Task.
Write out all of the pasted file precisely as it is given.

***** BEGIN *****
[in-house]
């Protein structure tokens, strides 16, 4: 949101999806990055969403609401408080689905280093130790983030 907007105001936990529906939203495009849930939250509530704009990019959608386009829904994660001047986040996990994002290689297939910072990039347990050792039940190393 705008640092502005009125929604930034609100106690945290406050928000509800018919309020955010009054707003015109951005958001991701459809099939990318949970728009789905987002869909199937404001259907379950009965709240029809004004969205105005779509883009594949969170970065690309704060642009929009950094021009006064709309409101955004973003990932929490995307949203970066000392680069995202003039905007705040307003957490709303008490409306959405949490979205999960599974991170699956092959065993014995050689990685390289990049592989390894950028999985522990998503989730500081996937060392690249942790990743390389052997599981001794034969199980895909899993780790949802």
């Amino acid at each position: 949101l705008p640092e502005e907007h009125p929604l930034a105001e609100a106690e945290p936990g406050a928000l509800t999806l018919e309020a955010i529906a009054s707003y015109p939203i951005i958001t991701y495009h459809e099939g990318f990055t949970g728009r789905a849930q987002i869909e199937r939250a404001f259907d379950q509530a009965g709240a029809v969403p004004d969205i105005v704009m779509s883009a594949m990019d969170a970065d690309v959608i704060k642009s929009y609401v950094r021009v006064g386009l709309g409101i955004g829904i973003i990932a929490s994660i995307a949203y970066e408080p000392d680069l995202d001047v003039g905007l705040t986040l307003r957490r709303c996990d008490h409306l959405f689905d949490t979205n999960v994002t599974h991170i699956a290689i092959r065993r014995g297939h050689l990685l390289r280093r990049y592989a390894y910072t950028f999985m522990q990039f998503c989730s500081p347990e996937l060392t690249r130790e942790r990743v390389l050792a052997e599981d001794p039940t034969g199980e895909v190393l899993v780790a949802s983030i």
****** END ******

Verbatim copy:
[in-house]
């Protein structure tokens, strides 16, 4: 949101999806990055969403609401408080689905280093130790983030 907007105001936990529906939203495009849930939250509530704009990019959608386009829904994660001047986040996990994002290689297939910072990039347990050792039940190393 705008640092502005009125929604930034609100106690945290406050928000509800018919309020955010009054707003015109951005958001991701459809099939990318949970728009789905987002869909199937404001259907379950009965709240029809004004969205105005779509883009594949969170970065690309704060642009929009950094021009006064709309409101955004973003990932929490995307949203970066000392680069995202003039905007705040307003957490709303008490409306959405949490979205999960599974991170699956092959065993014995050689990685390289990049592989390894950028999985522990998503989730500081996937060392690249942790990743390389052997599981001794034969199980895909899993780790949802």
């Amino acid at each position: 949101l705008p640092e502005e907007h009125p929604l930034a105001e609100a106690e945290p936990g406050a928000l509800t999806l018919e309020a955010i529906a009054s707003y015109p939203i951005i958001t991701y495009h459809e099939g990318f990055t949970g728009r789905a849930q987002i869909e199937r939250a404001f259907d379950q509530a009965g709240a029809v969403p004004d969205i105005v704009m779509s883009a594949m990019d969170a970065d690309v959608i704060k642009s929009y609401v950094r021009v006064g386009l709309g409101i955004g829904i973003i990932a929490s994660i995307a949203y970066e408080p000392d680069l995202d001047v003039g905007l705040t986040l307003r957490r709303c996990d008490h409306l959405f689905d949490t979205n999960v994002t599974h991170i699956a290689i092959r065993r014995g297939h050689l990685l390289r280093r990049y592989a390894y910072t950028f999985m522990q990039f998503c989730s500081p347990e996937l060392t690249r130790e942790r990743v390389l050792a052997e599981d001794p039940t034969g199980e895909v190393l899993v780790a949802s983030i």